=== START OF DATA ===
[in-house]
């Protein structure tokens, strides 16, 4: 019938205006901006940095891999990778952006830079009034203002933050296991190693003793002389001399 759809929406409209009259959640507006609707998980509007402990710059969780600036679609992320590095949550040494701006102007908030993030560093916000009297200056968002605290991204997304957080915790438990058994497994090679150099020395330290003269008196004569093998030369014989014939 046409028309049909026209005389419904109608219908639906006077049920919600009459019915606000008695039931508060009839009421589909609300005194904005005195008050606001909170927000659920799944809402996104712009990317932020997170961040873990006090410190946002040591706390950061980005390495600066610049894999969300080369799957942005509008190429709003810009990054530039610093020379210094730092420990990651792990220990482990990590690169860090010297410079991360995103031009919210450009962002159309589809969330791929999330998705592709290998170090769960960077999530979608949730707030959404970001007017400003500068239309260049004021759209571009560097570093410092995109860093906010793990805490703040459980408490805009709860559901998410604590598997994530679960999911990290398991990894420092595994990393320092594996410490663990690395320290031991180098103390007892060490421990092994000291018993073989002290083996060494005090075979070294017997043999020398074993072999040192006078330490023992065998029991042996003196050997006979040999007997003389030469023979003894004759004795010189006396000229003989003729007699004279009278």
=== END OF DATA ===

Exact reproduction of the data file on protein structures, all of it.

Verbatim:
[in-house]
């Protein structure tokens, strides 16, 4: 019938205006901006940095891999990778952006830079009034203002933050296991190693003793002389001399 759809929406409209009259959640507006609707998980509007402990710059969780600036679609992320590095949550040494701006102007908030993030560093916000009297200056968002605290991204997304957080915790438990058994497994090679150099020395330290003269008196004569093998030369014989014939 046409028309049909026209005389419904109608219908639906006077049920919600009459019915606000008695039931508060009839009421589909609300005194904005005195008050606001909170927000659920799944809402996104712009990317932020997170961040873990006090410190946002040591706390950061980005390495600066610049894999969300080369799957942005509008190429709003810009990054530039610093020379210094730092420990990651792990220990482990990590690169860090010297410079991360995103031009919210450009962002159309589809969330791929999330998705592709290998170090769960960077999530979608949730707030959404970001007017400003500068239309260049004021759209571009560097570093410092995109860093906010793990805490703040459980408490805009709860559901998410604590598997994530679960999911990290398991990894420092595994990393320092594996410490663990690395320290031991180098103390007892060490421990092994000291018993073989002290083996060494005090075979070294017997043999020398074993072999040192006078330490023992065998029991042996003196050997006979040999007997003389030469023979003894004759004795010189006396000229003989003729007699004279009278």